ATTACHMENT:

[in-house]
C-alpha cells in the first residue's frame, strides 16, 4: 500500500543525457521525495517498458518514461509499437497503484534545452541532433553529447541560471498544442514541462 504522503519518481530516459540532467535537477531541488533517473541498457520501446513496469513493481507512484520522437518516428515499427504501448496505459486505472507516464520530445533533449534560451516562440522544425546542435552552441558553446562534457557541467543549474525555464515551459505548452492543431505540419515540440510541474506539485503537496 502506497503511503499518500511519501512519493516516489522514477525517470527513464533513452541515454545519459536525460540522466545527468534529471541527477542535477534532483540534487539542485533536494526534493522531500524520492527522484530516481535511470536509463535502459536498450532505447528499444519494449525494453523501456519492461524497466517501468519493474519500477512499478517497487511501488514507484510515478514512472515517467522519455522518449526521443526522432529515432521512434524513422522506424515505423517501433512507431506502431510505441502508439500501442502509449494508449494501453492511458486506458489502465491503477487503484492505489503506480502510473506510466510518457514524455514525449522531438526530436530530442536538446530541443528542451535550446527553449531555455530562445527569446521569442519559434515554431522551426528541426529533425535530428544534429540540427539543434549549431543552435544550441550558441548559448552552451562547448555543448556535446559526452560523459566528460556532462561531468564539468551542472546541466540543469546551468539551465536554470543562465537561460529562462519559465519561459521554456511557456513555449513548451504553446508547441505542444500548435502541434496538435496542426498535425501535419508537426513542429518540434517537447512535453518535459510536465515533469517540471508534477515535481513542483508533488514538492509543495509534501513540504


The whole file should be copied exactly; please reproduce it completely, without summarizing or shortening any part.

[in-house]
C-alpha cells in the first residue's frame, strides 16, 4: 500500500543525457521525495517498458518514461509499437497503484534545452541532433553529447541560471498544442514541462 504522503519518481530516459540532467535537477531541488533517473541498457520501446513496469513493481507512484520522437518516428515499427504501448496505459486505472507516464520530445533533449534560451516562440522544425546542435552552441558553446562534457557541467543549474525555464515551459505548452492543431505540419515540440510541474506539485503537496 502506497503511503499518500511519501512519493516516489522514477525517470527513464533513452541515454545519459536525460540522466545527468534529471541527477542535477534532483540534487539542485533536494526534493522531500524520492527522484530516481535511470536509463535502459536498450532505447528499444519494449525494453523501456519492461524497466517501468519493474519500477512499478517497487511501488514507484510515478514512472515517467522519455522518449526521443526522432529515432521512434524513422522506424515505423517501433512507431506502431510505441502508439500501442502509449494508449494501453492511458486506458489502465491503477487503484492505489503506480502510473506510466510518457514524455514525449522531438526530436530530442536538446530541443528542451535550446527553449531555455530562445527569446521569442519559434515554431522551426528541426529533425535530428544534429540540427539543434549549431543552435544550441550558441548559448552552451562547448555543448556535446559526452560523459566528460556532462561531468564539468551542472546541466540543469546551468539551465536554470543562465537561460529562462519559465519561459521554456511557456513555449513548451504553446508547441505542444500548435502541434496538435496542426498535425501535419508537426513542429518540434517537447512535453518535459510536465515533469517540471508534477515535481513542483508533488514538492509543495509534501513540504